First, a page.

- It’s not searchable
- It may not print well
- It’s not available to users of screen reading software
- The large file size increases page load time, and lots of little images add up quick.
People like to copy and paste. Imagine trying to force your company’s contact information into a 200x200 pixel box; using an image of the address ensures that the box will always be 200x200, no matter what my screen resolution or text size settings. But, if I want to copy the address and paste it into an address book or Word file so I can print it onto an envelope, I can’t, and I’ll be angry. People leave websites when they’re angry.
Google, Yahoo!, Ask, and your company's site search all have one thing in common: they can only read text. If your content is images, it won’t be found by search, and search is the main way people find things on the web.
Unless they spent a lot of money on a printer, most folks don’t have top of the line printing equipment, and people like to print websites. If you use images in place of text, people may well have useless hard copy if the images don’t print well.
In the U.S. alone, there are likely over a million web users who are blind or visually impaired, and that number is constantly growing. And just like everyone else online, these folks read articles, make purchases, and sign up for services and newsletters. They use screen reading software, in which a computerized voice reads the content of a webpage aloud. If you use images in place of text, you could be preventing millions of people from spending money at your site.1 (It’s worth noting that in the U.S., inaccessible websites may soon be illegal; and they already are in the UK and Australia).
Page Load Time
Fast internet connections are becoming more commonplace, but lots of folks are still on dialup. Even with a DSL or cable connection, large pages can still take too long to load. Using images in place of text slows your page load time considerably, and long load times kill websites.
This Stuff is Important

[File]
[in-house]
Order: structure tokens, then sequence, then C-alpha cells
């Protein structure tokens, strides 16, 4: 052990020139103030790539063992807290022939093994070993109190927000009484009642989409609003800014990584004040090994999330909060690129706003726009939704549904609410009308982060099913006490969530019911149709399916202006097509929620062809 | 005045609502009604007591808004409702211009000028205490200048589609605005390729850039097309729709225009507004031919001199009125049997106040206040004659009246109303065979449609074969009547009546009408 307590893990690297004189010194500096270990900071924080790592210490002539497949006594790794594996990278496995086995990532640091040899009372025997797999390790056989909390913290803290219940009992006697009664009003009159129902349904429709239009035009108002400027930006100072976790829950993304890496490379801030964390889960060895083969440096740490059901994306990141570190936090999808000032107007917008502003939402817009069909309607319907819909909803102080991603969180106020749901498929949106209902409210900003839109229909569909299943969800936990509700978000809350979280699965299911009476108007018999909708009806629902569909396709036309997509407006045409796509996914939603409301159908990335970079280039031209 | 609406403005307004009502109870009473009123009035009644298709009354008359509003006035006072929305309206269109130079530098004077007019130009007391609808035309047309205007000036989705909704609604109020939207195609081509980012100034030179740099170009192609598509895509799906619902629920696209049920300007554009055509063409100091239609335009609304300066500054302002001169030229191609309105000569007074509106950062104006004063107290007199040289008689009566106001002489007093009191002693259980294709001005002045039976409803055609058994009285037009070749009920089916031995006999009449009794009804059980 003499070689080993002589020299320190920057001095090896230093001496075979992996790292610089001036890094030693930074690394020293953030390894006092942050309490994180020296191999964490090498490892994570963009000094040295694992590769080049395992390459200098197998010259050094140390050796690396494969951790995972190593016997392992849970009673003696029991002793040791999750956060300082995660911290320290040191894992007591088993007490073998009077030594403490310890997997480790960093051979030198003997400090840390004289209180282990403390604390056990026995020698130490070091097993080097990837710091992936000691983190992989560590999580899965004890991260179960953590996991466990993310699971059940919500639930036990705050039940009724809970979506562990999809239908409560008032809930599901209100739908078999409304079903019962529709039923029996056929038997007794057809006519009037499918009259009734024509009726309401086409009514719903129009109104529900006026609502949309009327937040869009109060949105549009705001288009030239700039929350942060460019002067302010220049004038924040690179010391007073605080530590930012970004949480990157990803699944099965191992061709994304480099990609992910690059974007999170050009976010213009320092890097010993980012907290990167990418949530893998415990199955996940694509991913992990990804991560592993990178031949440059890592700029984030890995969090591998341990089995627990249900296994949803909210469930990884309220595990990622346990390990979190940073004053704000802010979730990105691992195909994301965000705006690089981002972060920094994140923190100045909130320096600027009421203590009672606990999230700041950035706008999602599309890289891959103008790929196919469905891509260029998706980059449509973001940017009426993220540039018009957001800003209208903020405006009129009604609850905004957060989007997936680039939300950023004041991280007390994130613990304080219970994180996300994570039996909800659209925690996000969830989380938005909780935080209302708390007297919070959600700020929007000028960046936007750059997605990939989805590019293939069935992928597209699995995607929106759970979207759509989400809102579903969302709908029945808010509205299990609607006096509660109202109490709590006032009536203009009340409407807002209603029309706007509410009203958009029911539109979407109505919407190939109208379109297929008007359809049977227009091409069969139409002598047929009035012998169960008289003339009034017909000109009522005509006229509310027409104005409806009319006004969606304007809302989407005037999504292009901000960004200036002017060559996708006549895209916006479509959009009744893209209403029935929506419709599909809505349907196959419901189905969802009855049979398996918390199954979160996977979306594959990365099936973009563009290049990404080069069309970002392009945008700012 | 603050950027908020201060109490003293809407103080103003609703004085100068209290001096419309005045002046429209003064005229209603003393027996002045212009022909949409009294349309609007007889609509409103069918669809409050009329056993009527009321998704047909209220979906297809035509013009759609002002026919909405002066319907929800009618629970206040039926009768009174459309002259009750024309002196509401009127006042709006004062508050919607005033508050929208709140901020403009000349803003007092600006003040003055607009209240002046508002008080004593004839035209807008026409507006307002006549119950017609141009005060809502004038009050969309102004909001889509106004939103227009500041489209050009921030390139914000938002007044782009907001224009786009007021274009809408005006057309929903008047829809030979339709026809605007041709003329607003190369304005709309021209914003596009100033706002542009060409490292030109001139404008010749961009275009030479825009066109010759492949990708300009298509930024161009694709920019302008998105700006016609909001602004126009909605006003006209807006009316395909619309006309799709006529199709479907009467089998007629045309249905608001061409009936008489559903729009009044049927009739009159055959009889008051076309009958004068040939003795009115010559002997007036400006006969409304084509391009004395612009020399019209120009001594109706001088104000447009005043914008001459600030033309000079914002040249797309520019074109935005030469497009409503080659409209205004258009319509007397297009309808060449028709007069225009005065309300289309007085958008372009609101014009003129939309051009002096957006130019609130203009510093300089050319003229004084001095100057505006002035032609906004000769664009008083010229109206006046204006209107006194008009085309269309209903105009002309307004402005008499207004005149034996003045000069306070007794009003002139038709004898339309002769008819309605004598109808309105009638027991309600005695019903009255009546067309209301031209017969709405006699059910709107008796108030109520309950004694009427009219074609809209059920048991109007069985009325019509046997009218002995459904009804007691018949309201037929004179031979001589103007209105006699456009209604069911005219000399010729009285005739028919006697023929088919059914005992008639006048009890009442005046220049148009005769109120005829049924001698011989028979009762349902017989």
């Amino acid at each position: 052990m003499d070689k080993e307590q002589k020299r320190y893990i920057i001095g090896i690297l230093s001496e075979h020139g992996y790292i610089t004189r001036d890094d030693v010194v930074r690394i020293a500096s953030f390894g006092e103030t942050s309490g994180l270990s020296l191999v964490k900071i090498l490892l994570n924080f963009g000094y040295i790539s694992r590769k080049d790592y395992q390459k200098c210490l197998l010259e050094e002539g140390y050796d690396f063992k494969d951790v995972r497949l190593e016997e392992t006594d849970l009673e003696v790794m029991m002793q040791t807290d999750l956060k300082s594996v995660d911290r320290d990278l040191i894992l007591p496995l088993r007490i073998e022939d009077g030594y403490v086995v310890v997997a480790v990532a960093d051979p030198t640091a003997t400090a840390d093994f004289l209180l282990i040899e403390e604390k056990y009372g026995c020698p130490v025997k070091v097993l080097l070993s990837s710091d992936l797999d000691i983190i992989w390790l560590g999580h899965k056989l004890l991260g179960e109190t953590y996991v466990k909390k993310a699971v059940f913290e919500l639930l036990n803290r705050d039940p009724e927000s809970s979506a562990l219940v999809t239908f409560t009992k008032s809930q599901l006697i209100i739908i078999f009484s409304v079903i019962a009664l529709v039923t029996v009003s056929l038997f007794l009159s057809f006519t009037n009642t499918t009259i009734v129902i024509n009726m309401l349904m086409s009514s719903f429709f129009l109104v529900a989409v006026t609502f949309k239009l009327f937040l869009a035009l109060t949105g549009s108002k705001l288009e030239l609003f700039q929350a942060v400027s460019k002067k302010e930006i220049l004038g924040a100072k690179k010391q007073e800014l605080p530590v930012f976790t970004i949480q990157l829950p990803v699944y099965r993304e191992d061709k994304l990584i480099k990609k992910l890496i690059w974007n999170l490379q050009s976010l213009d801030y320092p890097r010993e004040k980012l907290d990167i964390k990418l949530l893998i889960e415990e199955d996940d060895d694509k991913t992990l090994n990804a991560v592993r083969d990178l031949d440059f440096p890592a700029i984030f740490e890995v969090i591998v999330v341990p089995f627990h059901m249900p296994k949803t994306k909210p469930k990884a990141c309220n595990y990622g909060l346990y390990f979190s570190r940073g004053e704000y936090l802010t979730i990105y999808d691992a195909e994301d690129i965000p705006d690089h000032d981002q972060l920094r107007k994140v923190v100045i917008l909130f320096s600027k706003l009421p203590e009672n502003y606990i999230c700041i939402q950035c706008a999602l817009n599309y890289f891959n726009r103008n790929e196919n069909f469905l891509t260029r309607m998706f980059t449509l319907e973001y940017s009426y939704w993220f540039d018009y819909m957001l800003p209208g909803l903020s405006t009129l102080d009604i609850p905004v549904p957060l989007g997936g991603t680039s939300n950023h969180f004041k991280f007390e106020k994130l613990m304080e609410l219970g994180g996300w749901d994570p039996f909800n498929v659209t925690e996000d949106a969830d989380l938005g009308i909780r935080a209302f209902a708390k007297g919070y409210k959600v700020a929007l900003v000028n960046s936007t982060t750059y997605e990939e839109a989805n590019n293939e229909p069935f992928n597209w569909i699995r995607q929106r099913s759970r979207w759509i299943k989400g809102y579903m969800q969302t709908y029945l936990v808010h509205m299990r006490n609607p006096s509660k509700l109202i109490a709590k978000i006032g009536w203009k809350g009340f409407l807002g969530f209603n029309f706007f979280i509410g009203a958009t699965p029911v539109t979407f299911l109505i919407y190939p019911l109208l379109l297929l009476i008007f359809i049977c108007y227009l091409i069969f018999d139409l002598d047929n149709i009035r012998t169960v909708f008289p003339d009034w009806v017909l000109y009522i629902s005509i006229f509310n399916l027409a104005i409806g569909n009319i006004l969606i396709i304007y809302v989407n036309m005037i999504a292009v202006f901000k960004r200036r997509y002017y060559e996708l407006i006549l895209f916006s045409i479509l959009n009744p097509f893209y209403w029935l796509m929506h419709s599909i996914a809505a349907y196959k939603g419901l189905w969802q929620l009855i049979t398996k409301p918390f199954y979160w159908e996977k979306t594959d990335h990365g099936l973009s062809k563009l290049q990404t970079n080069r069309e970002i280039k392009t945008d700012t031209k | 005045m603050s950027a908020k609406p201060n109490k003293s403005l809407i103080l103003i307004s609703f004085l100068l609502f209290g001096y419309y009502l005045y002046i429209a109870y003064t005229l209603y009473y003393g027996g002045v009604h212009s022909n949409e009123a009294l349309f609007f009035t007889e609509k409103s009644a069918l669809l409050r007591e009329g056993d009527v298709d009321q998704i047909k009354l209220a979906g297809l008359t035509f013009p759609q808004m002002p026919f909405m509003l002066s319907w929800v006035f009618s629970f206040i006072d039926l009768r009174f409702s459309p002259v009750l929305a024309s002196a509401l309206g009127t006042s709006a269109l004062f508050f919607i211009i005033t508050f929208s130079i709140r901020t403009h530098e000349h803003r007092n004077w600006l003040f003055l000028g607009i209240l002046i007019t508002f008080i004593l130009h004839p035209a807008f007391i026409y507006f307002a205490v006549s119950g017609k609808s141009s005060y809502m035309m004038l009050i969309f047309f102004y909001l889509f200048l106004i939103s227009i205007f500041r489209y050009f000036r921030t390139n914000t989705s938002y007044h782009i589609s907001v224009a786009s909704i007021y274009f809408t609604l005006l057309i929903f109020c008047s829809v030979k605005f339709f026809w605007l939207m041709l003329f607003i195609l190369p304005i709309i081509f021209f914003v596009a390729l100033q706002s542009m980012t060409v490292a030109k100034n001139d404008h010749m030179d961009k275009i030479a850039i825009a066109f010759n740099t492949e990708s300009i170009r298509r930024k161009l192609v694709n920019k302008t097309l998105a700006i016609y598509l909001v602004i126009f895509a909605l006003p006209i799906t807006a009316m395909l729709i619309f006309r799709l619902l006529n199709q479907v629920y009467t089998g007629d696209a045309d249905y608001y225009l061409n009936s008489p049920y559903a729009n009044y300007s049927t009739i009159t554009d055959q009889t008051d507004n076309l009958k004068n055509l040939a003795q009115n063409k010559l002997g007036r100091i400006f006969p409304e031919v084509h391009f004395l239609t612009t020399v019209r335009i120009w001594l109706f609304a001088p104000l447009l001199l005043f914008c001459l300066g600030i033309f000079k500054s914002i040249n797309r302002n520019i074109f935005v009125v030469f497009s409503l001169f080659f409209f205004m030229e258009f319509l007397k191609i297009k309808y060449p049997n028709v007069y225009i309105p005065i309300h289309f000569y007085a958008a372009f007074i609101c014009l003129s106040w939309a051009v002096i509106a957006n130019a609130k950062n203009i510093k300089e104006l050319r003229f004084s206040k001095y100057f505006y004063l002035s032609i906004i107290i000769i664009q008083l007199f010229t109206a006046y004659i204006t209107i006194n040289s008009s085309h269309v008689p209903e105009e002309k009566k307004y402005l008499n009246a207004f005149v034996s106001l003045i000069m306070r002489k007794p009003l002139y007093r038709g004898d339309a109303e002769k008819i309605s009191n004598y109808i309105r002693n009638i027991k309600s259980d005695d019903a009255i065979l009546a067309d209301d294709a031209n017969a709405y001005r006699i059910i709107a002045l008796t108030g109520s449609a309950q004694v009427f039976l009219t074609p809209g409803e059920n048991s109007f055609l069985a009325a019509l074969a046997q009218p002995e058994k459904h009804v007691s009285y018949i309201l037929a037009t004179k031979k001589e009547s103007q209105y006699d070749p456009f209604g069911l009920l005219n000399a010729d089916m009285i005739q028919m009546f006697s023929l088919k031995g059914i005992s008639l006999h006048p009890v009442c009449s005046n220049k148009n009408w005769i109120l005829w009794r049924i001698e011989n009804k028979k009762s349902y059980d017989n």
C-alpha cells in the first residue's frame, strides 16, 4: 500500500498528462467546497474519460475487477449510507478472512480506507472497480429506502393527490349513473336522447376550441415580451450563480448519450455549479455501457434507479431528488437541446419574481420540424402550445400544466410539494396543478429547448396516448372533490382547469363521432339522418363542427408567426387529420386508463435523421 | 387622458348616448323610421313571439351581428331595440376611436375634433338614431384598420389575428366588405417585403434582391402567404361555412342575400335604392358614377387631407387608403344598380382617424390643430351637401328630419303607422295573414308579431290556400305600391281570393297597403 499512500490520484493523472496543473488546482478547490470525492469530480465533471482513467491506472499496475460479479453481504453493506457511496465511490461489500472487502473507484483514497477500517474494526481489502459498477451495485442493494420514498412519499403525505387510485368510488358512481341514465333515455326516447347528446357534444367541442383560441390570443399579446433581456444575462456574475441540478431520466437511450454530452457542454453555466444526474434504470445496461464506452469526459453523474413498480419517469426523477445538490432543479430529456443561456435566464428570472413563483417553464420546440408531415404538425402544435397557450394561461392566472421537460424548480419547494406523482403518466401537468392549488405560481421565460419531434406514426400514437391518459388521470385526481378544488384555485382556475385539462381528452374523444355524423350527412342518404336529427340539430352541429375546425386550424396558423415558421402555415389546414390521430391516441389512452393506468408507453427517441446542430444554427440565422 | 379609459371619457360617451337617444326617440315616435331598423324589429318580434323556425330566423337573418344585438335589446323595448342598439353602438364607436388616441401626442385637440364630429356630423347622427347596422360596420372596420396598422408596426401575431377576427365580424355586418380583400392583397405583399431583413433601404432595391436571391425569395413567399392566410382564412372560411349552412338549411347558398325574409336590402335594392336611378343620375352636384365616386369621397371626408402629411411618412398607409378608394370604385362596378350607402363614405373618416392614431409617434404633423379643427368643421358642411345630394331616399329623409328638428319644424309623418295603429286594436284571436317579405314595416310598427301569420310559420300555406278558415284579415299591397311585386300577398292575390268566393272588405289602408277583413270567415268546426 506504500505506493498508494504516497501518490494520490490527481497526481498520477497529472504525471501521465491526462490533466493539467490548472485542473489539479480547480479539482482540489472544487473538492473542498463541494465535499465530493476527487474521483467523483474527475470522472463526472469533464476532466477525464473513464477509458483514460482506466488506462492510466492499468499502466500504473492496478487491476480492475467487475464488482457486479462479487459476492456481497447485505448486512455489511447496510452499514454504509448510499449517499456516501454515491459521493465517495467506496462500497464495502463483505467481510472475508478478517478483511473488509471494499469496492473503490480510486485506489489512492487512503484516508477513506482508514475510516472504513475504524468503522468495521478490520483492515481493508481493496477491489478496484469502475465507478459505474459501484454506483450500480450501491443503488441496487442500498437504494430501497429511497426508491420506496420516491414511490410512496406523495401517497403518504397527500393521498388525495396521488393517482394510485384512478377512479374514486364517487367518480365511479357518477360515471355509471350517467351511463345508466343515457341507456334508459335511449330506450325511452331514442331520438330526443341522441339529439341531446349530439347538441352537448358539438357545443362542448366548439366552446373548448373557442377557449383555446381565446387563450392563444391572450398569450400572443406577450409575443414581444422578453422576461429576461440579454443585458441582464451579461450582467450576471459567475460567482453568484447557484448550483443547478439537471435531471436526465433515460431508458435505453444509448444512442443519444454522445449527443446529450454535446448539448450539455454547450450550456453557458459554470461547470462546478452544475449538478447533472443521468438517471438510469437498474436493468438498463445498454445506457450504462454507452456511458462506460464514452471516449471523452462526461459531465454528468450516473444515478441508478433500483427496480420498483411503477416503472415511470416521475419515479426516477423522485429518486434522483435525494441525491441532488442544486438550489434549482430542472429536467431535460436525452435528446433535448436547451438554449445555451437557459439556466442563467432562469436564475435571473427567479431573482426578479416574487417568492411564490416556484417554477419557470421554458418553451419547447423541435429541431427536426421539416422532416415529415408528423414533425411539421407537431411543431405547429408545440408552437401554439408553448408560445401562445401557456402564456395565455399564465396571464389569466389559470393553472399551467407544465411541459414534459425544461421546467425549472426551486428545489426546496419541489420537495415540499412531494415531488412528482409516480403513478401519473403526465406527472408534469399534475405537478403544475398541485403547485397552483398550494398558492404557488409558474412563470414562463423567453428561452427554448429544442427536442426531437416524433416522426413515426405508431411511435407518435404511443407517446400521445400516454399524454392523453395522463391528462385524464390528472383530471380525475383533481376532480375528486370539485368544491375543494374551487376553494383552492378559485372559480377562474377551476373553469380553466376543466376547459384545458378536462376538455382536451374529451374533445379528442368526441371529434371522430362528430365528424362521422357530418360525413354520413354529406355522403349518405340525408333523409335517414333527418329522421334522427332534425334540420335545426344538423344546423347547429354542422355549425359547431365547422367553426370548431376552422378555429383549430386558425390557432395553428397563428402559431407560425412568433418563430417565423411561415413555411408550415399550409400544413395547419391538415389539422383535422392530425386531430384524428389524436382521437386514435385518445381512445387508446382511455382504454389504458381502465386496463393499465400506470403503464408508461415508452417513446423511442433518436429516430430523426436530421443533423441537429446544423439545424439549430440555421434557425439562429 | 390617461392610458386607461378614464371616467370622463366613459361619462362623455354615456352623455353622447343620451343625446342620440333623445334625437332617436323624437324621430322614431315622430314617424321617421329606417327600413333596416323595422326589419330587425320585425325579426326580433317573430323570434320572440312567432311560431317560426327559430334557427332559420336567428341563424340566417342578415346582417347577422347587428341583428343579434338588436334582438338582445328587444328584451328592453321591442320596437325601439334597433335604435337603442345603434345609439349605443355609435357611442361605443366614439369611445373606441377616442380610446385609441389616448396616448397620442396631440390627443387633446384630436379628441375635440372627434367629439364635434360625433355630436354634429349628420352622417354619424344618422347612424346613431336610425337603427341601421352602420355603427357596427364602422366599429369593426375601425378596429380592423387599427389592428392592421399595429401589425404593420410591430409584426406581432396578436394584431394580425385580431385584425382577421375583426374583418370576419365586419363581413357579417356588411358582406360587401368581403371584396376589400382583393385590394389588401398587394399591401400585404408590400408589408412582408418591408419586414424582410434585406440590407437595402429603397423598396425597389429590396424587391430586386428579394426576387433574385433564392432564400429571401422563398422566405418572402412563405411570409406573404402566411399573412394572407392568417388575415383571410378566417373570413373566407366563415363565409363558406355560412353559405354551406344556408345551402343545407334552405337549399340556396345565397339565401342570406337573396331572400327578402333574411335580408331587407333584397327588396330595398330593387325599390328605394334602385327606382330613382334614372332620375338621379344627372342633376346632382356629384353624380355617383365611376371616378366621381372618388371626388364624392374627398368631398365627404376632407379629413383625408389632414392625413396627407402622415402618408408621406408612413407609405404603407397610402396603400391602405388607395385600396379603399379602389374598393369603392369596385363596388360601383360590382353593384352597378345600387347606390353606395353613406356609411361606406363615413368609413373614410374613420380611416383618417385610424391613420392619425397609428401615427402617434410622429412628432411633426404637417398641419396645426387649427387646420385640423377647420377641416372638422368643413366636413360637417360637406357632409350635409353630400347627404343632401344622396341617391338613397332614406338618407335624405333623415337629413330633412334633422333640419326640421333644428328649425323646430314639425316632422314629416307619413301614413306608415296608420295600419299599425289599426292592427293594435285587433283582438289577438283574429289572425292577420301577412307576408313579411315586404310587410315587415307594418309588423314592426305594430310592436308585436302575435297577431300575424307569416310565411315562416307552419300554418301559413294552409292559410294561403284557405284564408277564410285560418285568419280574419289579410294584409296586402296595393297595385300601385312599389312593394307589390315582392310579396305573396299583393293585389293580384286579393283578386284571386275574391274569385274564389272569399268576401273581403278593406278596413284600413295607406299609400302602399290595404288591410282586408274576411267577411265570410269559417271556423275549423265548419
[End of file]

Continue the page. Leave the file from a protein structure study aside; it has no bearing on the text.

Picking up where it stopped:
Understanding the difference between print and the web is important because people won’t read your content or spend money at your site if they can’t use it. If you’re designing webpages with the same mindset you’d have for designing a brochure, you likely have fewer customers or readers than you could.
The science is there and the research has been done: people behave differently online than they do when reading print, and as designers, we can either facilitate use of our websites, or hinder it.
I’ve tried my damnedest to keep this summary opinion free, but I’ll finish with one personal observation: Our job titles have the word ‘web’ in them, and if we’re designing for the web as if we were designing for print, we’re not doing our jobs.
1 Some readers have pointed out that I'm ignoring the existance of alt attributes. Yes, I am. What I want to convey here is a cognization of the Web as different from print media. Not every problem with using images as text is remedied with a good alt attribute.
My hope is that I’ve provided enough context for you to take your web work to the next level, to make it buzz on the web without compromising aesthetics. If you’re hungry for more info on any of these subjects, here are some good places to start:
- Web Usability and User Research
- Accessibility for People with Disabilities
- Search-Friendly Design